When you are handling these documents, do you have to wear gloves? Like, is it just very… Everyone has to be, I don’t know, you almost have to be silent so that you just don’t, it doesn’t disintegrate in front of you.

Art Jonkers (11:40):

Well, it is not quite that bad. It is actually pretty sturdy. It has to survive an ocean voyage or two. It has stood the test of time much better than many modern paper documents would. But the navigation log book, it is great to handle these manuscripts. You do not have to wear gloves most of the time, but you do get very dirty fingers after a while. There is also sand in the binding because they threw it over the page to let the ink dry. And some of that sand then drops out when you open the manuscripts, and so if you touch that, then you may be the first person to touch that sand since the author touched it 300 years ago. Wonderful.

Jenessa Duncombe (12:28):

Something that I find really cool about these logs is that people were sailing all over the world during that time. From Europe, across the Atlantic, but also down into the Indian Ocean, into the Tasman Sea, even all the way to the Pacific. Art worked with geophysicists Andrew Jackson, Anne Murray and Matthew Walker at the University of Leads to turn the measurements into something scientifically rigorous. They had to triangulate where the ships actually were in space, and account for the errors that navigators made along the way. At times, the work was a slog.

Art Jonkers (13:10)

The hardest part of it was the psychological toll, because you basically, you have to be sufficiently obsessive compulsive to keep going and focused, but not so compulsive that you go completely crazy and you have to work in the dark for about three years, because we had to complete the entire archival phase before we could get onto the post-processing of correcting all these voyages spatially, and then do all the calculations. So you never know while you’re working away in the archives, whether what you have got is good enough to be able to succeed.

Jenessa Duncombe (13:47):

Wow. How did you keep going?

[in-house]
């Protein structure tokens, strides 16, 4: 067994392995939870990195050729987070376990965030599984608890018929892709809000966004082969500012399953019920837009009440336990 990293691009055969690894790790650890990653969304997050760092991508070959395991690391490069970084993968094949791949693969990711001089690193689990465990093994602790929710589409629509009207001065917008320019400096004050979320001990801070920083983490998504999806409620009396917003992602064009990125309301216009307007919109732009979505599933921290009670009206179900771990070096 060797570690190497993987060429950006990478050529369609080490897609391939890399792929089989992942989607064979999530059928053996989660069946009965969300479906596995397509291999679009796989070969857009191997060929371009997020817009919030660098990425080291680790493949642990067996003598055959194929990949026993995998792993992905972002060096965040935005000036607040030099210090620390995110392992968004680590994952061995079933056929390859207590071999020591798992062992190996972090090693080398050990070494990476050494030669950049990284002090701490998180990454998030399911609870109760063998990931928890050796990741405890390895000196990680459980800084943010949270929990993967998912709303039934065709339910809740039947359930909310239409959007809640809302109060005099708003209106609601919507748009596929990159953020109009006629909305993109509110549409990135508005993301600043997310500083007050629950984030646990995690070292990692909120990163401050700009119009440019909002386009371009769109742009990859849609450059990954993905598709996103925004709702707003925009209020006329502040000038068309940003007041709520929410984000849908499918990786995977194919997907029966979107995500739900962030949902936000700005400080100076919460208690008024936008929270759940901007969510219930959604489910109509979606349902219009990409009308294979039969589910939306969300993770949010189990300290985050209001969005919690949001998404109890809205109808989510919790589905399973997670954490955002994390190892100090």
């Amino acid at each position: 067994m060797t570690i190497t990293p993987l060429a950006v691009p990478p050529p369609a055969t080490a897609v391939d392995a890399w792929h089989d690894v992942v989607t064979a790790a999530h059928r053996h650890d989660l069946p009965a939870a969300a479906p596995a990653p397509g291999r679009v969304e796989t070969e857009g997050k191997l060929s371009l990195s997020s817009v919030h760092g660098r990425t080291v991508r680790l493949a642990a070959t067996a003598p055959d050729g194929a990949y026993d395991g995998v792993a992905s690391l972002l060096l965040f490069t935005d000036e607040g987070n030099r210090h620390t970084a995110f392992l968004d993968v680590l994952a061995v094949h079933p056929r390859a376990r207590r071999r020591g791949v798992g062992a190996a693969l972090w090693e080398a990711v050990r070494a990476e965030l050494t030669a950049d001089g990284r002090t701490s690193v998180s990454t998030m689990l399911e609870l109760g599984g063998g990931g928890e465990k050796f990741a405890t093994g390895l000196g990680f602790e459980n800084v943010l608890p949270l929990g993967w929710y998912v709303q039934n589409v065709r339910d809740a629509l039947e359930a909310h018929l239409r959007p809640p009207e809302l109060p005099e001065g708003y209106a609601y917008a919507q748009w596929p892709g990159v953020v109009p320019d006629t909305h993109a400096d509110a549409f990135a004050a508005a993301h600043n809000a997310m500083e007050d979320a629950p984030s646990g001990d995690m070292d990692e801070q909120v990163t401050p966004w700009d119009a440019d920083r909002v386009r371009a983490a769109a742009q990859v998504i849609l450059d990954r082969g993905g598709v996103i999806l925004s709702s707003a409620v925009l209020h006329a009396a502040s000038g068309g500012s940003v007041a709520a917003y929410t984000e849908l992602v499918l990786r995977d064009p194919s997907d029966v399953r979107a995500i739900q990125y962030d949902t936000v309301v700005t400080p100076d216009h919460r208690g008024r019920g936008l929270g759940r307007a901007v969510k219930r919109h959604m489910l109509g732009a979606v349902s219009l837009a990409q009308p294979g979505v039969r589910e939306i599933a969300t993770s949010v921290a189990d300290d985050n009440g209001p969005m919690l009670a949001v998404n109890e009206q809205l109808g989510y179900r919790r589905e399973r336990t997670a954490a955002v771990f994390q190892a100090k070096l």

Art Jonkers (13:50):

Well, I like to walk lot, so on my free days, I got to know Paris very well and London is my all time favorite city and yeah. And reading cartoons sometimes to get your mind off things.

Jenessa Duncombe (14:13):

Flipping through these log books really transported Art back in time onto the high seas. And I am kind of jealous of him. So I asked if he could send us a snippet from an old log book. He sent us this passage from a very unfortunate expedition in 1769. And it is going to be read by the wonderful Alex Howe.

Alex Howe (14:44):

Very strong gales with excessive hard squalls and rain, and a very large sea with a dark dismal looking sky. At noon finding we had not the least prospect of a shift when consulting with my officers, we unanimously agreed to bear away thinking we would be running too greater risk with the ship and ourselves to beat any longer in the sickly condition we are in having 28 people incapable of doing any duty and hardly a man on board that is not effected with the scurvy in some shape or other. We looked upon St. Augustine’s Bay on the Island of Madagascar to be the best port, knowing that there were plenty of good provisions to be had, which was the chief thing we wanted

Art Jonkers (15:27):

In stormy weather their writing can get really scribbly. So you know that you have a direct connection with these people as they go through this voyage. And occasionally there is these spectacular events like lightning strikes in one instance, the ship Dover paralyzing and blinding part of the crew in destroying the rigging’s that is of course spectacular. And the best thing I found, the unforeseen little nuggets you discover were the comet sightings. So occasionally the ship will be at sea. And describe a comet that is not being seen anywhere else on Earth, because they are so far away from the European continent.

Art Jonkers (16:08):

So there is one that comet in 1747 in the South Indian ocean that turned out to be the return leg, leaving the solar system after it had been witnessed the end of 1746 in Europe on its approach to the sun. And so I contacted Brian Marston at the Smithsonian who collects these comets observations in the past. And with that second observation, we were able to pin down the commit orbit much more precisely than before. And it is these little nuggets that make it bearable that then you suddenly discover something totally out of the frame.

Jenessa Duncombe (16:43):

But of course, Art saw not only the wonders of history, but its evils too.

Art Jonkers (16:50):

And then there are numerous accidents being described. The occasional man overboard, the occasional suicides, and similarly there were the slavery logs, which are, navigationally very important because they cross the Atlantic in an east-west direction rather than in a North-South direction. So they cover a different part of the Atlantic in a different way, in a different type of navigation, which is called latitude sailing. But this was acquired a great cost and the slavery logs themselves are deeply unpleasant reading.

Jenessa Duncombe (17:25):